Orange Peels: Too Good to Toss, Candy Them
Candied Orange Peels – Sweet treats rich in flavor!
Candied orange peels left hanging to dry
It’s no secret I hate to throw things out. A spot inspection of my pantry would likely surrender enough yogurt containers to fashion a full-size igloo or satisfy the production needs of a Yoplait plant. And while all that I glean is not gold, orange peels are a strong exception. In fact, I argue it’s one of the best uses for California and Florida’s finest fruit. No denying, a fresh juicy orange is an exceptional treat, but candied orange peel takes citrus to a whole new level of edibility.
It’s the perfect marriage of texture and flavor. Dip them in dark chocolate (known as an orangette) and your tastebuds won’t know what hit them. I first started making candied orange peels after a sweet visit to David Lebovitz’s blog who wrote about them in his Quick Mincement Pie Recipe. I’ve been hooked ever since.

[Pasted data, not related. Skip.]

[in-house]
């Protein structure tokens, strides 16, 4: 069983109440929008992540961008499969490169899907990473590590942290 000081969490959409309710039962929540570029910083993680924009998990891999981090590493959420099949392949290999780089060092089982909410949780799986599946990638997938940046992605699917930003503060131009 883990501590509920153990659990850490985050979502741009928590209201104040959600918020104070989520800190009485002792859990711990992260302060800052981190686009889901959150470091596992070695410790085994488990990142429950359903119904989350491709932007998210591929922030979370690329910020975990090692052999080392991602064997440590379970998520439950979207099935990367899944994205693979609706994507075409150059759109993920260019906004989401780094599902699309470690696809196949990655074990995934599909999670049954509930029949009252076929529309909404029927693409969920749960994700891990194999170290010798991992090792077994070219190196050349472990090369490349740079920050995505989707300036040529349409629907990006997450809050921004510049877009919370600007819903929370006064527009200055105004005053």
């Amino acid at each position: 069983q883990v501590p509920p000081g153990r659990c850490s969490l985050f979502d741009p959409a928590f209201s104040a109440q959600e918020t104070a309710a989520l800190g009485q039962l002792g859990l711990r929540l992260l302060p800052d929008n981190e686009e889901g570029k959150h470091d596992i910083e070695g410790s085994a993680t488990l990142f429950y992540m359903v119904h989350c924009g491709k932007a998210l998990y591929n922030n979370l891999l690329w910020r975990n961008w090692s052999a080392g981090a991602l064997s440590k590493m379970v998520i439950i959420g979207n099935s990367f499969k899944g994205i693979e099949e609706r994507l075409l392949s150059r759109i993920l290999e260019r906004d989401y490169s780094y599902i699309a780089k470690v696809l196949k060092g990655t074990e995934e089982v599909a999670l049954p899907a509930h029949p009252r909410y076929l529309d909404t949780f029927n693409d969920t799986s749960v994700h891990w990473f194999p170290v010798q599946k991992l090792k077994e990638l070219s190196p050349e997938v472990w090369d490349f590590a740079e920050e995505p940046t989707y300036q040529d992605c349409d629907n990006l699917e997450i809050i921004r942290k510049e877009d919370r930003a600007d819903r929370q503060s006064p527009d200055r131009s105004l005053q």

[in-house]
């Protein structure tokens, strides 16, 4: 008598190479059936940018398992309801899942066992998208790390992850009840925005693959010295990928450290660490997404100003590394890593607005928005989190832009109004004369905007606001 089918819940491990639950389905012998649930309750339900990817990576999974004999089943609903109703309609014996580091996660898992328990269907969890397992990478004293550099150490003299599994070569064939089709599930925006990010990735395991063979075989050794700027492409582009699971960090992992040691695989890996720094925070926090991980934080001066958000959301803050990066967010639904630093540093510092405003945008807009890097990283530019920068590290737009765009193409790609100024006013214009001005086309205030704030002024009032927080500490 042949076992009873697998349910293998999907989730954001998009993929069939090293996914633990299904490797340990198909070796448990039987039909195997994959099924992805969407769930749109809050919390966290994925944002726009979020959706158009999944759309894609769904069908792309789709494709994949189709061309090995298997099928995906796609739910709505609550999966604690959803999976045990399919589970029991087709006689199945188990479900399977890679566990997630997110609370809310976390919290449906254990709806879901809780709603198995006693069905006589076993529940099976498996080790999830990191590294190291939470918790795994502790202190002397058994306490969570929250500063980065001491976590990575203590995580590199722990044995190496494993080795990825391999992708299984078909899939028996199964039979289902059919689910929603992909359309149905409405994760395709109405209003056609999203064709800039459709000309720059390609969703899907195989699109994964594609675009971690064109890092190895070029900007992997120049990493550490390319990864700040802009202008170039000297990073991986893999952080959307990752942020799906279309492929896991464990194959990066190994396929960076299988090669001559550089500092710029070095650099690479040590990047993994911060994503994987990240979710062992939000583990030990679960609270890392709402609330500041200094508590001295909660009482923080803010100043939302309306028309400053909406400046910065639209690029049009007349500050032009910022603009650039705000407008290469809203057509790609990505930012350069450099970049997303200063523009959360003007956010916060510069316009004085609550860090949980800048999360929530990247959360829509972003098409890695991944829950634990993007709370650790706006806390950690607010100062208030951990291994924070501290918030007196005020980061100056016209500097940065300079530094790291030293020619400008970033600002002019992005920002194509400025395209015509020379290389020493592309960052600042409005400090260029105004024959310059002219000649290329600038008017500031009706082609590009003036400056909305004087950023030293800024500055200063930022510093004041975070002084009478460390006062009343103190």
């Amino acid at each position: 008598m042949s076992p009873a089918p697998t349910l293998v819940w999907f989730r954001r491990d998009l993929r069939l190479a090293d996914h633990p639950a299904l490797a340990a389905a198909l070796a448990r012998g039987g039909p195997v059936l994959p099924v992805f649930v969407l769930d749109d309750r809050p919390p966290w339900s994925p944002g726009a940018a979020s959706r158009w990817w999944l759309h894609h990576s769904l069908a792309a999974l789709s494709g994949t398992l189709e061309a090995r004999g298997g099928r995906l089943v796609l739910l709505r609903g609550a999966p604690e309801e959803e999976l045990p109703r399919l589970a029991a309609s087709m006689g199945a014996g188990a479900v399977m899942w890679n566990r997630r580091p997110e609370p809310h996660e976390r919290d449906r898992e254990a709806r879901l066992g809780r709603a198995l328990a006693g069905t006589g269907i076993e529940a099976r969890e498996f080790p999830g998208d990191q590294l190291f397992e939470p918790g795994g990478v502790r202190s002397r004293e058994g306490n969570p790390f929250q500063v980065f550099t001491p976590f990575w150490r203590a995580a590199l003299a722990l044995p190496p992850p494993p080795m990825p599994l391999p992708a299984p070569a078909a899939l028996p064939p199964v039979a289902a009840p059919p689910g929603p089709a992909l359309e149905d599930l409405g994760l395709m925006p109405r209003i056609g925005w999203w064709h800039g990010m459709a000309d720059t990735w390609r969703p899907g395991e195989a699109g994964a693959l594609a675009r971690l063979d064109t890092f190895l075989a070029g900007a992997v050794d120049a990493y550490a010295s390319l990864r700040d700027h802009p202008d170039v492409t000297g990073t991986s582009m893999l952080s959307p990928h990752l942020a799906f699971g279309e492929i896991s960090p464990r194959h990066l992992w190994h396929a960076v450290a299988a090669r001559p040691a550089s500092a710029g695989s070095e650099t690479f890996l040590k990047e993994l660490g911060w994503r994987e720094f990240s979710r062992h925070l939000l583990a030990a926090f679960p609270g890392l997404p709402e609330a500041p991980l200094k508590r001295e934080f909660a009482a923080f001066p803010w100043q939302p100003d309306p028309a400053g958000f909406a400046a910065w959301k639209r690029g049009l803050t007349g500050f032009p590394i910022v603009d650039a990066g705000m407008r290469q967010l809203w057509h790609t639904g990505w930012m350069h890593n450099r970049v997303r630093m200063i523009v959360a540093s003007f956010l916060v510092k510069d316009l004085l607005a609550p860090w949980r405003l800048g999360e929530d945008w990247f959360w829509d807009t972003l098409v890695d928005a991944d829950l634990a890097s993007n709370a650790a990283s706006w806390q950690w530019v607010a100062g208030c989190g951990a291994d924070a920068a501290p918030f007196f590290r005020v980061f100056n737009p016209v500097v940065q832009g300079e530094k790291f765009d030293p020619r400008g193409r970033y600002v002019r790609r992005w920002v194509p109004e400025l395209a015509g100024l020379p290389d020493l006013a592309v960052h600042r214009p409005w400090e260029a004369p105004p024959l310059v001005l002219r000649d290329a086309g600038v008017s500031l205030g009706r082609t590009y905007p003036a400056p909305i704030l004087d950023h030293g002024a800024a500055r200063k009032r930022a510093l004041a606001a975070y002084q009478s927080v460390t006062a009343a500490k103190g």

Before you slice one orange, see my tips below to simplify the process and enhance the flavor at the same time .
Tips for making candied orange peels:
- Use organic oranges, no telling what’s on the sprayed variety.
- Don’t soak rinds in salt water (step one in killing any and all flavor)
- Don’t boil rinds in water and drain repeatedly before adding to sugar syrup (step two in ensuring you have nothing more than a flavorless chew toy)
- I add sliced peels directly to the pan as I eat oranges. I just keep them in a lidded stainless steel pan on the stove. I add peels, simmer, cool…add more, simmer, cool until I have a good batch.
- After racked to dry but tacky to touch, I dredge some in sugar, as seen in last photo–a very fine candy.
- Chop up some candied peels to use in baking, or on top of steel cut oats, or tossed in salads
- Save syrup (and spike with Grand Marnier) for a million uses as a flavor syrup
Here are the basics steps and the Candied Orange Peel Recipe